A couple of readers reacted to comments made on the efficiency of a limit on general fund spending as opposed to a cap on how much in taxes elected officials could raise as represented by the infamous Proposition 13 adopted in California.
Those comments reflect the belief that if elected officials were prevented from raising excessive taxes, the excessive spending would cease and the size of government could be contained. While many would like to believe that this was the outcome of Proposition 13 in California, many observers in that state will argue that just the opposite occurred.
Instead elected officials found novel ways to get around the limiting effect of the Proposition which requires that annual increases in property tax bills be limited to one percent. Soon after Proposition 13 was approved, public officials discovered one of the most crippling effects of limiting the amount of revenues local officials could raise from the property tax. Not having the unlimited ability to raise revenues made bond holders nervous. This made it more difficult for local governments in California, who rely upon the property tax, to issue debt for capital facilities such as schools and roads.
Another downside of the limit on real property taxes did not surface for quite some time. Under the provisions of the Proposition, the limit applied to the value of the homeowner’s property at the time the Proposition was adopted or when it was acquired. As a result, people who continued to live in the home they owned at the time Proposition 13 was adopted in 1978 saw their property taxes grow by only one percent per year.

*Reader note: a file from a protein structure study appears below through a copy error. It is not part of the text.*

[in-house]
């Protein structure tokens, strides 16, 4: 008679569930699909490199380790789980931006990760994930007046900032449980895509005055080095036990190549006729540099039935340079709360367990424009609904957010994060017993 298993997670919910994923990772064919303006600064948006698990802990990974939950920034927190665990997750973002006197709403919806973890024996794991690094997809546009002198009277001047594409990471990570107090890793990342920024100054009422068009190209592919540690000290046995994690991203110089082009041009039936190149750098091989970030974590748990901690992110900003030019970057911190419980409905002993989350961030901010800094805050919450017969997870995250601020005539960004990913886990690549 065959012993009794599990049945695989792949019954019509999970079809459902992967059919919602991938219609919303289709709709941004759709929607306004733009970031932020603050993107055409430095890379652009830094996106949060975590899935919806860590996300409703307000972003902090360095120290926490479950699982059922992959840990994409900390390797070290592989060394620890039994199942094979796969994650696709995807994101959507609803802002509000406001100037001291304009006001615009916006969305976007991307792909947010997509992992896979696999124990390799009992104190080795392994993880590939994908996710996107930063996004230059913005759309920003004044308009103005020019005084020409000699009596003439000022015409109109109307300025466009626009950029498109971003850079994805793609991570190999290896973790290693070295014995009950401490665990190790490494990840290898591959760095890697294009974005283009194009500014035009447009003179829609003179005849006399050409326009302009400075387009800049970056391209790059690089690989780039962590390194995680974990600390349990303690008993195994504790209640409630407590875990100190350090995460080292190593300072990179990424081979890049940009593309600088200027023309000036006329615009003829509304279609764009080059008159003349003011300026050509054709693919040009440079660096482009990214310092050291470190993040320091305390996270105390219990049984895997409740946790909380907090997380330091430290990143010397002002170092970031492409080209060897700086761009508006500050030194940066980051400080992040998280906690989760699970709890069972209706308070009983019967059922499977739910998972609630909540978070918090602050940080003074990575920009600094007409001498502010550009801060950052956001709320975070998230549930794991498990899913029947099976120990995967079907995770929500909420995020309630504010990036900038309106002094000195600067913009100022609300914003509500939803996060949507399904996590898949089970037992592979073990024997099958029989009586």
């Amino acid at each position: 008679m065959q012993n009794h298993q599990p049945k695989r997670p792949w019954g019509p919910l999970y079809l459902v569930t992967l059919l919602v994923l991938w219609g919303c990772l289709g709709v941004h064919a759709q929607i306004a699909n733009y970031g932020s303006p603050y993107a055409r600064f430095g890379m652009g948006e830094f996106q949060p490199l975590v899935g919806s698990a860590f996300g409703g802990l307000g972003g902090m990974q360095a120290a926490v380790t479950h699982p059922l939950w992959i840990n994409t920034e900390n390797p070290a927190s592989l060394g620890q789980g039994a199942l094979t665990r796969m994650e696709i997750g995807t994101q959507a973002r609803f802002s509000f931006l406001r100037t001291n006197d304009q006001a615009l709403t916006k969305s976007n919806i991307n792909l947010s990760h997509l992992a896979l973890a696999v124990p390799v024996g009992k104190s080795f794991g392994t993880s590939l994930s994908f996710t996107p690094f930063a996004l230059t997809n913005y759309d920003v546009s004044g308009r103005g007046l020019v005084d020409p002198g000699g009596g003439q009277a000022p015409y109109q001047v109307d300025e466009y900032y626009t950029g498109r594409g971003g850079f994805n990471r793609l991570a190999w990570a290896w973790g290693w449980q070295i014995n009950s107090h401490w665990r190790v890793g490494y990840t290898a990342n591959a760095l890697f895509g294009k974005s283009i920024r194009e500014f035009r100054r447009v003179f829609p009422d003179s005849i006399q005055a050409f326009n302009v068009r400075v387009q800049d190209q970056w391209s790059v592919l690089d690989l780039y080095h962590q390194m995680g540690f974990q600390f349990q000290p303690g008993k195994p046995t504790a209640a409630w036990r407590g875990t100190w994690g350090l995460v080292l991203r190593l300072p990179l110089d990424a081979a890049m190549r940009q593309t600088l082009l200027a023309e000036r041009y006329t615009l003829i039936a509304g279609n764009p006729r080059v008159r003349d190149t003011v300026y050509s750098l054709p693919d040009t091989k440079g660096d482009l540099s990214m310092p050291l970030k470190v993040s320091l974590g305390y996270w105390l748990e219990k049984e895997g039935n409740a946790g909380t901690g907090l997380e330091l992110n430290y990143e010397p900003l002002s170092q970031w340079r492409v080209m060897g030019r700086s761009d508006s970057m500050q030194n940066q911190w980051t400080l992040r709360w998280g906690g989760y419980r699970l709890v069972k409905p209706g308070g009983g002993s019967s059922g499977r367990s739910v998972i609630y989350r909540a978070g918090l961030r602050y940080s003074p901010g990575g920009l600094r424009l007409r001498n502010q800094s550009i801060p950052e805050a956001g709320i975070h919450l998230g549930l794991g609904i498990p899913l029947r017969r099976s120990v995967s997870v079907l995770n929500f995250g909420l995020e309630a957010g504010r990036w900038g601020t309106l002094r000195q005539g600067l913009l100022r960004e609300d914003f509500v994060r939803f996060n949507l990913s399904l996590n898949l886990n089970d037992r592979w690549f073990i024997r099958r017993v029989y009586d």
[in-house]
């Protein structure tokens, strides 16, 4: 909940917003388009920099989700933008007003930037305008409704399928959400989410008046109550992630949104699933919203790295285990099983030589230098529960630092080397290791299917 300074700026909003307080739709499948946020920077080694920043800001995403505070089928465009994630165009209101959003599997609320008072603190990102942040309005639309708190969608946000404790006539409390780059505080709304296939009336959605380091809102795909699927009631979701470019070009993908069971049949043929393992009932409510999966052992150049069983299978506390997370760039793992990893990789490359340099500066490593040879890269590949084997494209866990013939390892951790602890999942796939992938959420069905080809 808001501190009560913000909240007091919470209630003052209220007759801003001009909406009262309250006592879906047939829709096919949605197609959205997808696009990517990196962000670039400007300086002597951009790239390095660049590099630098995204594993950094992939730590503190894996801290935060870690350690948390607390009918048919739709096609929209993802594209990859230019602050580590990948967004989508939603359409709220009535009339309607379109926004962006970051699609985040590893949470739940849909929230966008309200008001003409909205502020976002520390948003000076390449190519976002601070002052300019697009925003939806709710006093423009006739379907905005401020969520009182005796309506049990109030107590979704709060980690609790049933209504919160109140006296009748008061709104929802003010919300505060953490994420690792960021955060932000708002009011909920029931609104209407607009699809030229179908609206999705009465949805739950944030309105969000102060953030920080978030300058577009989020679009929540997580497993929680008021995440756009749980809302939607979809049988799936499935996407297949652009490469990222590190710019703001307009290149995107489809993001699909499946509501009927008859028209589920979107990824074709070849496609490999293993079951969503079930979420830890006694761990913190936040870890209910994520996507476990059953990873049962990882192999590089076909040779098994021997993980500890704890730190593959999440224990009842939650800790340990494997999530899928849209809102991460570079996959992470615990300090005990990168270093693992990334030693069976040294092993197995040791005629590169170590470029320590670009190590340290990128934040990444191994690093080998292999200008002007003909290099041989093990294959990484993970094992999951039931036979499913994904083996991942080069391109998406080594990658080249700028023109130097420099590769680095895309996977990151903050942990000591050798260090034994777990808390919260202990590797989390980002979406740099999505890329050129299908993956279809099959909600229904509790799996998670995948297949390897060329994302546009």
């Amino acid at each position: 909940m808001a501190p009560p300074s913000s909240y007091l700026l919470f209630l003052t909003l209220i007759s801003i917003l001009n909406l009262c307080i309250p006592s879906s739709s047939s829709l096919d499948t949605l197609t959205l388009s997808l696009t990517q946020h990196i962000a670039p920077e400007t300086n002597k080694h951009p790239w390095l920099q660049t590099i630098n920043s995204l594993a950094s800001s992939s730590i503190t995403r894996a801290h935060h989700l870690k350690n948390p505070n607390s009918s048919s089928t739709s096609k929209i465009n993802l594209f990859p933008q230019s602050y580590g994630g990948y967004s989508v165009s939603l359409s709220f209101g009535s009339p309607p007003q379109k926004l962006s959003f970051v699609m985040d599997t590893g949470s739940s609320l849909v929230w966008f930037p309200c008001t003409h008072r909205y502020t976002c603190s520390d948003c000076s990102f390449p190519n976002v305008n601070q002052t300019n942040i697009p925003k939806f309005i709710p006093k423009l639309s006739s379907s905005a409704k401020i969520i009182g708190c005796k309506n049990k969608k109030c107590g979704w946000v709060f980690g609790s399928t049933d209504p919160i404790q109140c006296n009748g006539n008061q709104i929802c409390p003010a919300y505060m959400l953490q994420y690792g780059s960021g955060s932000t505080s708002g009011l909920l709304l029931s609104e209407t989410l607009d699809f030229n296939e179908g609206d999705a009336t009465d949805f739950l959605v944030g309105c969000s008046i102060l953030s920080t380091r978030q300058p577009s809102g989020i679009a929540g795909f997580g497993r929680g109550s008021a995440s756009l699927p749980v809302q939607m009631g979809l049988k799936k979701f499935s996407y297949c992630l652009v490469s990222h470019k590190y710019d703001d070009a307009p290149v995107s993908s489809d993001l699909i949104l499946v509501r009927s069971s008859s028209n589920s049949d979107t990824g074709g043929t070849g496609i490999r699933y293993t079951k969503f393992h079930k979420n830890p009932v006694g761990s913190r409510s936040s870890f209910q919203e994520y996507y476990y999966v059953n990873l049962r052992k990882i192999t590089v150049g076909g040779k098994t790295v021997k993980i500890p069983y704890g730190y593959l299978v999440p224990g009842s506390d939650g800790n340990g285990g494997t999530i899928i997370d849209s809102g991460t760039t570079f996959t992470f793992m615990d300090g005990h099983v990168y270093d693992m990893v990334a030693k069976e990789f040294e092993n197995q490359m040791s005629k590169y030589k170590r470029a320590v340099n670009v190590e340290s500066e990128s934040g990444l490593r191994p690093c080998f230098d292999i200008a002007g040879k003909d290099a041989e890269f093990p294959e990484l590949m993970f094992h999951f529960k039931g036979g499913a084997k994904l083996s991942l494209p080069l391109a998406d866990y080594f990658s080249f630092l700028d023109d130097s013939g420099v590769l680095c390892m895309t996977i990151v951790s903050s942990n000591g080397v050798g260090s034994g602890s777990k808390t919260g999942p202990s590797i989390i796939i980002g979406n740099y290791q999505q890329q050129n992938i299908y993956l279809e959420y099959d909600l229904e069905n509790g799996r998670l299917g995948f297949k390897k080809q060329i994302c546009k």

For example, a couple who owned a house valued at $100,000 in 1978 watched the assessed value of their home grow over the next ten years to a value of roughly $111,000 in 1988. However, a newly married couple buys the house next door which is an exact duplicate of the house owned by the first couple. They pay the market price of $295,000. The newlyweds’ home will be valued at the market price of $295,000 even though the property is as old and has the same characteristics as the older couple’s house right next door.
The inequity between the two property tax bills is obvious. Just because the older couple has lived in the same house for the past ten years, their property tax bill will be about one-third of the newlywed’s bill. However, both properties will receive the exact same services. So why do the owners of the newly purchased property have to pay three times as much as their neighbors for the same services?
While subsequent amendments to the Proposition attempted to address this inequitable situation, similar problems continue to plague homeowners in California. For example, because local governments were not able to issue debt at reasonable costs, infrastructure could not be built to accommodate growth in the community. Thus, developers of new housing tracts could not depend on government to put in the necessary streets, sewers, and water lines to service a growing community.
The response came from state officials who came up with a debt financing plan that supposedly did not depend on the property tax, the funds for the repayment of the debt came in the form of a charge per parcel of property. Although proponents of the scheme argued that this was an additional property tax which was limited by Proposition 13, the fact that it was allowed as a deductible tax meant it had to be either an income tax or a property tax.
More importantly, when local government officials found that their hands were tied, they found other ways to raise the funds they needed to run local governments in California. Like Hawaii in recent years, California officials resorted to charging fees for every little thing. Library fines went up and licenses and permits were required for all sorts of activities.
As a result, Californians have lost sight of the true cost of local government because local government officials are nickel and diming their residents to death. Is this any better than the situation in Hawaii?
Thus, while some may argue that Proposition 13, which limits the taxing ability of elected officials, is better than Hawaii’s constitutional limit on spending, one should consider all the ramifications before jumping to a conclusion.